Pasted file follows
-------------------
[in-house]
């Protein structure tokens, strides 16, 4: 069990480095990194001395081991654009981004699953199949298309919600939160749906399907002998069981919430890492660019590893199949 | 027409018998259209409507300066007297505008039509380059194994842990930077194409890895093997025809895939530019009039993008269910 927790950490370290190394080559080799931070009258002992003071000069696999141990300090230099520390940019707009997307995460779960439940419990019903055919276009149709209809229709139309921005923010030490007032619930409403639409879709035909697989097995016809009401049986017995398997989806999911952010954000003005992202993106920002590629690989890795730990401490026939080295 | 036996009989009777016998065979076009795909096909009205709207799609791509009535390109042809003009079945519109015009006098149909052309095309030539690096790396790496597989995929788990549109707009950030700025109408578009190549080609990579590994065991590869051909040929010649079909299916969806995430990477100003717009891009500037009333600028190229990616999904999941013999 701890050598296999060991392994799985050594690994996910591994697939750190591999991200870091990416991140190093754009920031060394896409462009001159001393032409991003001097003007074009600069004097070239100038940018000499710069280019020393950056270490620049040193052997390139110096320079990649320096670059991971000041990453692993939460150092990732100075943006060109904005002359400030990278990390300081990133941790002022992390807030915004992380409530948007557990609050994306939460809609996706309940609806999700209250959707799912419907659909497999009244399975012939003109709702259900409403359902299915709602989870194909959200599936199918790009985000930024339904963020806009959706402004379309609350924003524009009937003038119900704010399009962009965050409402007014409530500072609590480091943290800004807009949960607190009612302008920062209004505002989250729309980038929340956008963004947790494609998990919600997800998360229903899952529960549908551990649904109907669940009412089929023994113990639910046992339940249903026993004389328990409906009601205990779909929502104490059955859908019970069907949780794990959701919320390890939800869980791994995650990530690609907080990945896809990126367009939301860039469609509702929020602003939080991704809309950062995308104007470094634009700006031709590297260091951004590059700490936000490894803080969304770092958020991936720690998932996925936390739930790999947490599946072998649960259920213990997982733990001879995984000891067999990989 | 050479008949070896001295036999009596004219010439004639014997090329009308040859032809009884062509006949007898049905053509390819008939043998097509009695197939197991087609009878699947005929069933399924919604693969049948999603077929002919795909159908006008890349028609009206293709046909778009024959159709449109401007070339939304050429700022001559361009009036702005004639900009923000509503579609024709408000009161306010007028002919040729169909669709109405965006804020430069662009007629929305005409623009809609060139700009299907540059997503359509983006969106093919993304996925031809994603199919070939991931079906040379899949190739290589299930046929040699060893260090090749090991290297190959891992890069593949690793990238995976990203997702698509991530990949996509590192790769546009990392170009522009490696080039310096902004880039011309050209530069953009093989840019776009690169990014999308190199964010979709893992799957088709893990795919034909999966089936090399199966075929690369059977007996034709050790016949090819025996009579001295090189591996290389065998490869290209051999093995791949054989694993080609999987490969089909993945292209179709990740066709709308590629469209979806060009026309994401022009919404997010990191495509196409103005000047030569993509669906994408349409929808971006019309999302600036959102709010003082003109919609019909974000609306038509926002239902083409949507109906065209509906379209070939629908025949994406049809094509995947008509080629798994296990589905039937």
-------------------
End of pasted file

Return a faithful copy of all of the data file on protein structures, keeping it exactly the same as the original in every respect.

[in-house]
């Protein structure tokens, strides 16, 4: 069990480095990194001395081991654009981004699953199949298309919600939160749906399907002998069981919430890492660019590893199949 | 027409018998259209409507300066007297505008039509380059194994842990930077194409890895093997025809895939530019009039993008269910 927790950490370290190394080559080799931070009258002992003071000069696999141990300090230099520390940019707009997307995460779960439940419990019903055919276009149709209809229709139309921005923010030490007032619930409403639409879709035909697989097995016809009401049986017995398997989806999911952010954000003005992202993106920002590629690989890795730990401490026939080295 | 036996009989009777016998065979076009795909096909009205709207799609791509009535390109042809003009079945519109015009006098149909052309095309030539690096790396790496597989995929788990549109707009950030700025109408578009190549080609990579590994065991590869051909040929010649079909299916969806995430990477100003717009891009500037009333600028190229990616999904999941013999 701890050598296999060991392994799985050594690994996910591994697939750190591999991200870091990416991140190093754009920031060394896409462009001159001393032409991003001097003007074009600069004097070239100038940018000499710069280019020393950056270490620049040193052997390139110096320079990649320096670059991971000041990453692993939460150092990732100075943006060109904005002359400030990278990390300081990133941790002022992390807030915004992380409530948007557990609050994306939460809609996706309940609806999700209250959707799912419907659909497999009244399975012939003109709702259900409403359902299915709602989870194909959200599936199918790009985000930024339904963020806009959706402004379309609350924003524009009937003038119900704010399009962009965050409402007014409530500072609590480091943290800004807009949960607190009612302008920062209004505002989250729309980038929340956008963004947790494609998990919600997800998360229903899952529960549908551990649904109907669940009412089929023994113990639910046992339940249903026993004389328990409906009601205990779909929502104490059955859908019970069907949780794990959701919320390890939800869980791994995650990530690609907080990945896809990126367009939301860039469609509702929020602003939080991704809309950062995308104007470094634009700006031709590297260091951004590059700490936000490894803080969304770092958020991936720690998932996925936390739930790999947490599946072998649960259920213990997982733990001879995984000891067999990989 | 050479008949070896001295036999009596004219010439004639014997090329009308040859032809009884062509006949007898049905053509390819008939043998097509009695197939197991087609009878699947005929069933399924919604693969049948999603077929002919795909159908006008890349028609009206293709046909778009024959159709449109401007070339939304050429700022001559361009009036702005004639900009923000509503579609024709408000009161306010007028002919040729169909669709109405965006804020430069662009007629929305005409623009809609060139700009299907540059997503359509983006969106093919993304996925031809994603199919070939991931079906040379899949190739290589299930046929040699060893260090090749090991290297190959891992890069593949690793990238995976990203997702698509991530990949996509590192790769546009990392170009522009490696080039310096902004880039011309050209530069953009093989840019776009690169990014999308190199964010979709893992799957088709893990795919034909999966089936090399199966075929690369059977007996034709050790016949090819025996009579001295090189591996290389065998490869290209051999093995791949054989694993080609999987490969089909993945292209179709990740066709709308590629469209979806060009026309994401022009919404997010990191495509196409103005000047030569993509669906994408349409929808971006019309999302600036959102709010003082003109919609019909974000609306038509926002239902083409949507109906065209509906379209070939629908025949994406049809094509995947008509080629798994296990589905039937």